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DSVI Inheritance Questions

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Hi,
My father recently passed away and left me in his will (not via a trust) his week at Marriott Desert Springs Villas I. It's a 2BR, 2BA week, with what I think is called a lockout option (meaning there's a studio I can split off and get 2 weeks (one in each parts of the property) for a fee). This week has not been converted to points, so it's only good at that location unless I want to enroll in Interval or Marriott Destinations Club. The date restrictions are Jan-May & the first three weeks of December. I am trying to determine whether I want to accept this or not. I don't travel much given my work schedule and when I do, I don't have much advance notice. I can't imagine going to Palm Desert every year. I'm married without children so I don't need a lot of space. The annual fees are high, but if I can take advantage of the week it seems like a good deal. Given that it's only for that property and you need to book far in advance, I am doubtful I'll be able take advantage every year and it seems like there are a lot of extra costs to make the week more flexible (plus a hassle). If I knew it'd be easy to sell this after I get it, then I'd accept it, see if it works for me, and if not then I'd exit. But it sounds like these are nearly impossible to sell. Is that right? I don't understand how Interval and Marriott Destinations Club work exactly yet (I've only seen sales materials, so I'm skeptical), but I see that Interval doesn't have a ton of properties in its portfolio and I'm assuming there are a lot of fees. Right now I feel like this timeshare is too much hassle to be worth it for me and that I wouldn't be able to get out of it if I want to. But I don't know if I'm thinking about this incorrectly. I've read other threads about inheriting timeshares, but the facts are a little different in each. Does anyone have some advice either about how I should make this decision or whether I am thinking about this the wrong way? Thanks in advance for your help.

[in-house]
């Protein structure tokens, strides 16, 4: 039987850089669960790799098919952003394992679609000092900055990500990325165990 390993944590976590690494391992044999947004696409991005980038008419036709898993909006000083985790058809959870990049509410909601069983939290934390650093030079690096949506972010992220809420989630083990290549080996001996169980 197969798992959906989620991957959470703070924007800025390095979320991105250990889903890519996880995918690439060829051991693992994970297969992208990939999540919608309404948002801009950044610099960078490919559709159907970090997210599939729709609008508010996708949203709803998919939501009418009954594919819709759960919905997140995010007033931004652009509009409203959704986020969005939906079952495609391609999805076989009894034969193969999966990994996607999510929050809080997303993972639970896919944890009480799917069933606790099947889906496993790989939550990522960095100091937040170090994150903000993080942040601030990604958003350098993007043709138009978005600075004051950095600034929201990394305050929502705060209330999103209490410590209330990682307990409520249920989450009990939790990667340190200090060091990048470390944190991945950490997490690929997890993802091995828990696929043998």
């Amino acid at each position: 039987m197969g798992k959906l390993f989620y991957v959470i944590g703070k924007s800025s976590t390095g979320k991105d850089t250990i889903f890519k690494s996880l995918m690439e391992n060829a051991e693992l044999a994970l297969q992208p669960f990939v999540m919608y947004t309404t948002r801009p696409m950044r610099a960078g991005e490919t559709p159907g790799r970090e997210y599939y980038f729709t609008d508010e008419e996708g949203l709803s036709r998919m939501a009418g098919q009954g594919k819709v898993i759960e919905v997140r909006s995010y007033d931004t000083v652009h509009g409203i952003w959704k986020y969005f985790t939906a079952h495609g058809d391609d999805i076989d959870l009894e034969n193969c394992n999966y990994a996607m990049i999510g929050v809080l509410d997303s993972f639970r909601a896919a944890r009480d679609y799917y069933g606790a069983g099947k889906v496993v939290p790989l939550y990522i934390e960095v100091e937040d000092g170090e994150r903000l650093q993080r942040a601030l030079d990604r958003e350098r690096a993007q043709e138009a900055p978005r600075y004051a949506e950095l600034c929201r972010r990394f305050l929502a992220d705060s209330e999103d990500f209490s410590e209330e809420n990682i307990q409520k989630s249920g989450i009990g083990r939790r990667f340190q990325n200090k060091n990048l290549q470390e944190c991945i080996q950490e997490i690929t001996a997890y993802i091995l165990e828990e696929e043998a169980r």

Edited To Add: the week was purchased in the 90s.
 
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samara64

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Do you know when did your dad buy this week. If it was before June 2010, you can enroll it for free and I would certainly keep it.

You can switch it every year to points and rent the points until you can go on vacation.

You can always call Marriott and give it back or sell it back to them for some money. Marriott sold my DSV I Red week for $12,600 and charged 40% commission about 2 years ago.
 

jwalk03

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The season you describe makes it a Red week at Palm Desert. (Known as Platinum or High season at some other resorts) so it would not be impossible to get rid of, if you try it and don't like it. I would guess you could sell it for maybe ~$2500.

IF you don't want to go to Palm Desert regularly you would have to join Interval and play the exchange game, some enjoy this, some don't. The lock-off option ($90 fee) is nice because then you can make two separate trades and get two weeks of vacation for only one annual maintenance fee cost. (Plus the exchange fees of course)

To me the biggest reason you may not be a fit for a timeshare is not being able to plan ahead. Time sharing works best when you can book in advance, waiting for last minute availability usually leads to disappointment.
 

DAman

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This looks like a platinum week at DSV 1. It is a good week if you want to own.

It’s not worth a lot but it does have value of a few thousand dollars.

I think you answered your own question. It may be too much of a hassle for you to own.

Did your father or the estate pay the 2021 maintenance fees? If you are required to pay the fees are approximately $1800. Same question regarding property taxes of approximately $100 which are billed separately.

Is the risk of inheritance and being unable to sell quickly worth the reward of a few thousand dollars? This may not be difficult to sell on your own but it’s not easy either. It’s like selling a car on your own instead of trading it in.

Of course depending on when your father purchased and from whom you may be able to enroll the week and get points. Of course that will cost you enrollment fees.

If you’re not interested in time sharing you should decline this inheritance. If you are read further on TUG. There’s a lot of good information here.
 

Pamplemousse

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Much to consider!
But you are wrong that interval doesn’t have a ton of properties- they do! I wonder why you think not?